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Blue Lions champs on gridiron in 1968

Bob Patton-
As the schools in the South Central Ohio Athletic League prepared for the 1968 football season, league coaches were picking McClain and Washington as the top threats to win the big trophy – perhaps, the gold football, which was symbolic of an undefeated (league) season.
    McClain, the heaviest team in the league, would have some fast men in the backfield to go with an experienced quarterback. Coach Paul Orr had 47 candidates, including linemen that would average over 200 pounds. Fourth-year Washington coach Moe Pfiefer was welcoming back 18 lettermen, including senior fullback Lowell Harper. Harper had gained more than 1,100 yards last year, and scored 96 points. The Blue Lions would almost certainly be in the running for a league title, and Harper would be a strong candidate for All-State.
    Coach Jim Knowles, at Wilmington, had only five starters returning and very little size. This would be the smallest team the Hurricane had fielded in years. But they had 44 hard-working candidates, and had looked good in some early scrimmages.
    Paul Starr, who had directed the Circleville Tigers to a 41-8-1 record over the past five years, had resigned to accept the head coaching job at Newark. He was replaced by Denny Williams. Williams was taking over a squad which lost all but three starters, but did have several good players coming up from the reserve team. The Tigers also had two backfield players who had transferred from Amanda Clearcreek. They were being counted on to boost the Tigers’ hopes, in the SCOL.
    John Beckley was back at Miami Trace, where the Panthers were beefed up in numbers and experience this year. The Panthers could be a dark horse in the league race, but they were something of an unknown quantity. They would be led by a sophomore quarterback, Jeff Blake.
    James Stanley was the new coach at Hillsboro. He had only 33 candidates, but he was pleased with the attitude and the work ethic that he had observed.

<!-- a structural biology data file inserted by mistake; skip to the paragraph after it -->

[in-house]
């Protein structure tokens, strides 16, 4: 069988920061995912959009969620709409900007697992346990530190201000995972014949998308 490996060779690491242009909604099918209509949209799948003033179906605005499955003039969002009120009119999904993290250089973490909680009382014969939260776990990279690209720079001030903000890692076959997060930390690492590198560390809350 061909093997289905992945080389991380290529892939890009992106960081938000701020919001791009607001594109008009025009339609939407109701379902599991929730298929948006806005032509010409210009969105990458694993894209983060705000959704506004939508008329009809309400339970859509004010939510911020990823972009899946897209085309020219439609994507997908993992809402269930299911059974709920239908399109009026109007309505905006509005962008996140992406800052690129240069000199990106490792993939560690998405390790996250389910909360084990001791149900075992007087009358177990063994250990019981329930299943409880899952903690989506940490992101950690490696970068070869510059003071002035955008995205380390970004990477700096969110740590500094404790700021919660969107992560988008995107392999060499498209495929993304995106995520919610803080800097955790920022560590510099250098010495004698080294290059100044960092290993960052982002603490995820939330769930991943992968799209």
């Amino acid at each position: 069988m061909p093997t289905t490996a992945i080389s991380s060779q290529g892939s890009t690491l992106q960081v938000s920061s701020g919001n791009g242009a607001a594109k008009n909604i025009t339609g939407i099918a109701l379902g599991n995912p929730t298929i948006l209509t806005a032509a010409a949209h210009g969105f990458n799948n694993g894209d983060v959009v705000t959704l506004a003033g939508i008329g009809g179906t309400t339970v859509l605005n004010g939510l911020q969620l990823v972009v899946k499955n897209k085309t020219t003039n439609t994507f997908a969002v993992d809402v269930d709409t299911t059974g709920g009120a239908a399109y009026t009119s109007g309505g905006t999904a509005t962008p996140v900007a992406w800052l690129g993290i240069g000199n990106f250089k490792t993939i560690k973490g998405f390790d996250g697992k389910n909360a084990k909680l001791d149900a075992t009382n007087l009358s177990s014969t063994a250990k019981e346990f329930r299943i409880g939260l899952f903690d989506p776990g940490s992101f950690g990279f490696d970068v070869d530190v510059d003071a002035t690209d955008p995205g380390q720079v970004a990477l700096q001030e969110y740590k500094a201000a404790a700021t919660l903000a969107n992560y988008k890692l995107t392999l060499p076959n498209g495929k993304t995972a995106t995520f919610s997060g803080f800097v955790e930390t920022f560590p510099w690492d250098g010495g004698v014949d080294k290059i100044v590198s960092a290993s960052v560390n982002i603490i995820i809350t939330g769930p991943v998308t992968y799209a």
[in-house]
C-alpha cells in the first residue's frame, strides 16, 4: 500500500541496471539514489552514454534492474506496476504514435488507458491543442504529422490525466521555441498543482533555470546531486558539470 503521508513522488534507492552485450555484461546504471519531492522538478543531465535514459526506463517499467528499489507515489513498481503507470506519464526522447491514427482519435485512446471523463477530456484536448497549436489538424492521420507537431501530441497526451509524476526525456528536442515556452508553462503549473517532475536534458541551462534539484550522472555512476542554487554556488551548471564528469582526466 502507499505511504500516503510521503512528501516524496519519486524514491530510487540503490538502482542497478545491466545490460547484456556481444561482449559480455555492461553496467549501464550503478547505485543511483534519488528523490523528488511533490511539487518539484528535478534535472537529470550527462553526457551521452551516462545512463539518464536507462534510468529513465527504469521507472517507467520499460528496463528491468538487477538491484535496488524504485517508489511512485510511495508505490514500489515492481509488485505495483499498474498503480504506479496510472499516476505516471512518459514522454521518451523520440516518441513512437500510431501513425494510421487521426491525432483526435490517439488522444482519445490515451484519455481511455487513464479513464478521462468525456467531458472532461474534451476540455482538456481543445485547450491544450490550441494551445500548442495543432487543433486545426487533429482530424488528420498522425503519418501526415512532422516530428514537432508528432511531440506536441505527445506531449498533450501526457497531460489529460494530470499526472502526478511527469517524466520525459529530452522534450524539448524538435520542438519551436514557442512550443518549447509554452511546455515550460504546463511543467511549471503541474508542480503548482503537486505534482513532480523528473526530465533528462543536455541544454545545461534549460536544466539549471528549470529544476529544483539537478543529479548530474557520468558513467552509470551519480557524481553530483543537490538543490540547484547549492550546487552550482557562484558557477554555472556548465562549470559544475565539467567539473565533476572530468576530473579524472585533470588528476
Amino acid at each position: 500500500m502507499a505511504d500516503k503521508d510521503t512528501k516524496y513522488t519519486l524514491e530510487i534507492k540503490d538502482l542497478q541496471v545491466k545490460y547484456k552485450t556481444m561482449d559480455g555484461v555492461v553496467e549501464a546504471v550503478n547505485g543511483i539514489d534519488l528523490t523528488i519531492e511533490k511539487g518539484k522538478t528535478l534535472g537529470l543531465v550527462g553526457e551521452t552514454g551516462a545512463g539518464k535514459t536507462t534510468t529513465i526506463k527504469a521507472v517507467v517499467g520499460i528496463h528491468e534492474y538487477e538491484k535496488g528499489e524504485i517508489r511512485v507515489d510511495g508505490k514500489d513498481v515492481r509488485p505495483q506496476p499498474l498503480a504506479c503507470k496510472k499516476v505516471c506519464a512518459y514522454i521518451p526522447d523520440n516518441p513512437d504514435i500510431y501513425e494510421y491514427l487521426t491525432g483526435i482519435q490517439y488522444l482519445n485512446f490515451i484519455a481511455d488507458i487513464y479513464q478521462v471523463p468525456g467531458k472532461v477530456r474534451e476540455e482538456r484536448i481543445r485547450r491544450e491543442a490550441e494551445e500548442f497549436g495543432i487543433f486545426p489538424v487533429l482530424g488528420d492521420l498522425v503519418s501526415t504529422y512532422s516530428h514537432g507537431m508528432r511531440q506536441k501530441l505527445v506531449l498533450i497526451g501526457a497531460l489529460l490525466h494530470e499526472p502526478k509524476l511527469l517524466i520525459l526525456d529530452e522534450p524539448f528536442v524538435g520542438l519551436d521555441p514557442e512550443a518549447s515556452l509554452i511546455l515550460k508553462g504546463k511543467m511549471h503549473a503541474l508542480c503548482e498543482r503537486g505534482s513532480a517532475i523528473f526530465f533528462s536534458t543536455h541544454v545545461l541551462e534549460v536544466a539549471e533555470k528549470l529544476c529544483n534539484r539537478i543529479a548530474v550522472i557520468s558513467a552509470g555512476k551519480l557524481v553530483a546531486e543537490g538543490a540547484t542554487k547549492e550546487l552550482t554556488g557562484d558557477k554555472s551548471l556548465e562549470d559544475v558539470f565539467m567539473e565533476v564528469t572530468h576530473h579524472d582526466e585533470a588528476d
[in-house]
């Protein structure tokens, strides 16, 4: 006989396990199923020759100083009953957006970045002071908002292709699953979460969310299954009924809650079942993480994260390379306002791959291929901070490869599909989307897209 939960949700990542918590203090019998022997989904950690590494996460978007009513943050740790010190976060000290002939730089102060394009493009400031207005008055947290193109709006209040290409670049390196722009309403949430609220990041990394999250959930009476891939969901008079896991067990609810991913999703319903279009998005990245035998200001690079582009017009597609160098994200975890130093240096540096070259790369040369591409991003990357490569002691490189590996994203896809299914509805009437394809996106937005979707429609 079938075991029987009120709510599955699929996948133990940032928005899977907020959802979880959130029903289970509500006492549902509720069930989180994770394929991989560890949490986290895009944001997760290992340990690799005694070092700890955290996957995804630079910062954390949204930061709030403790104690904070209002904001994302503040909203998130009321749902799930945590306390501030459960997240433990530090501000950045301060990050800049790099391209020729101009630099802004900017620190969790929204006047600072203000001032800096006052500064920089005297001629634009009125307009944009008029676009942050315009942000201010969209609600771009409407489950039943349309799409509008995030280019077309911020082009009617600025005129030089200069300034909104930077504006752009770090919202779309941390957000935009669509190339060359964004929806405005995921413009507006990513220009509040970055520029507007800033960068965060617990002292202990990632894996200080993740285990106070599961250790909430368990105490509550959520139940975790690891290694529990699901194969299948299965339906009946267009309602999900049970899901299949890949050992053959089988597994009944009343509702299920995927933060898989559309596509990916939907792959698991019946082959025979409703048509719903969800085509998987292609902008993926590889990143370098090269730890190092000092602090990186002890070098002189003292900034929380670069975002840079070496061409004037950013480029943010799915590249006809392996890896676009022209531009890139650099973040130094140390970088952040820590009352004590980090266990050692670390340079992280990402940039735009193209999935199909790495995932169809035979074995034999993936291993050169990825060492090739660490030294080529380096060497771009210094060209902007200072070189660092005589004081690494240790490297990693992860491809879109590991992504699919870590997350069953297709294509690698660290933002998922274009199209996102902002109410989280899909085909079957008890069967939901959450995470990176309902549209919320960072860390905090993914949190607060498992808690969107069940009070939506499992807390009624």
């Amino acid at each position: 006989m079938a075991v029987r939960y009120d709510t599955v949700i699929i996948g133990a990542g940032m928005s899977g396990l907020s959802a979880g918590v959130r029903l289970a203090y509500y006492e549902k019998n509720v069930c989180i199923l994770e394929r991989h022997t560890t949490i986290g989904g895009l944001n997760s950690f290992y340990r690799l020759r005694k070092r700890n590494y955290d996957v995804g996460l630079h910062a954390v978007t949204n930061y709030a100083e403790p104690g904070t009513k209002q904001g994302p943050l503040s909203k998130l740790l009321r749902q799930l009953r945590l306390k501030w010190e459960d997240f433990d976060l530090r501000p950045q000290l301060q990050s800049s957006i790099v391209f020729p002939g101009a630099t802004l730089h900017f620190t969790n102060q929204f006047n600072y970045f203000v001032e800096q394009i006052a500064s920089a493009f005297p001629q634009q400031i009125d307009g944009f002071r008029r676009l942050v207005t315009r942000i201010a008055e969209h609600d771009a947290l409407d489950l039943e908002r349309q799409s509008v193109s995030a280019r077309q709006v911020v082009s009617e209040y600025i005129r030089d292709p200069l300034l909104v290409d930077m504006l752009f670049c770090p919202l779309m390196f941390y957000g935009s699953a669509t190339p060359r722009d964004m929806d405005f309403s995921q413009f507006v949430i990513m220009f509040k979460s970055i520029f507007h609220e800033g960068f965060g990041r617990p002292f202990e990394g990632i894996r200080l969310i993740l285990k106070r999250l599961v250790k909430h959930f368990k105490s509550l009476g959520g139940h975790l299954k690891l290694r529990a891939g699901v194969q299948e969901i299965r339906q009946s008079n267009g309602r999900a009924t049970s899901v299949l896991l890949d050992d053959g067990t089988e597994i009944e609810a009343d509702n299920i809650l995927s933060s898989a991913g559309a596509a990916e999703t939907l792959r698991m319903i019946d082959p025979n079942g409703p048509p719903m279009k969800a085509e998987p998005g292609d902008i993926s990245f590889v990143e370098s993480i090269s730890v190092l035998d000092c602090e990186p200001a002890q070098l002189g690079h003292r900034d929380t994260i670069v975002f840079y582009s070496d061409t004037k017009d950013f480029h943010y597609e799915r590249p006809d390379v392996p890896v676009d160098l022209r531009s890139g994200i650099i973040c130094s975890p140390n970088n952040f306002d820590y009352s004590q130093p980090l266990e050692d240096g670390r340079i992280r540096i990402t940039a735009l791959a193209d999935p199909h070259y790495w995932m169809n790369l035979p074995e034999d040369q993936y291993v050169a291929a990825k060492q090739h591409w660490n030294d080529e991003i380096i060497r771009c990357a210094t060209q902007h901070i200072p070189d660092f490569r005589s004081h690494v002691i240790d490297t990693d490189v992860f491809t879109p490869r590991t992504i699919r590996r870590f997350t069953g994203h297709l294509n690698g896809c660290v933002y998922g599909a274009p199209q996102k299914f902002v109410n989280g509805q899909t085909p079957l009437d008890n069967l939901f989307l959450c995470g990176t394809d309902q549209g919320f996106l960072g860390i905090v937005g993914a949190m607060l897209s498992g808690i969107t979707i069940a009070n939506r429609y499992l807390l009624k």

Stanley planned to operate primarily from a winged T, but also throw in a little pro-type offense. Hillsboro lacked overall speed and quickness, a factor that caused most of the league coaches to project the Indians to bring up the rear in the league.
    On Sept. 6, Hillsboro opened their season at home, with Lebanon providing the opposition. The Warriors provided a little more opposition than the Indians bargained for, totaling 305 yards of offense en route to 22-6 win over the Indians. The same night, the hefty (but green) McClain Tigers were overwhelmed by London 32-0.
    The only victorious SCOL team in their non-league openers was Washington. The Blue Lions trounced class A Clinton Massie 33-12.
    The following Friday, the Jackson Ironmen visited Greenfield, and bombed the Tigers, 40-8. Meanwhile, the Hillsboro Indians won their first game since 1965, routing the Blanchester Wildcats, 14-0, and Washington scored on the final play of the game at Chillicothe, to edge the Cavaliers, 6-0. Also, Wilmington edged Cincinnati Withrow, 18-6. Miami Trace outlasted Pleasant View, 14-6.
    McClain fell to 0-3 in week three of the 1968 season when Chillicothe walloped them, 48-0. In Hillsboro, visiting Franklin intercepted five passes and crushed the Indians 28-6.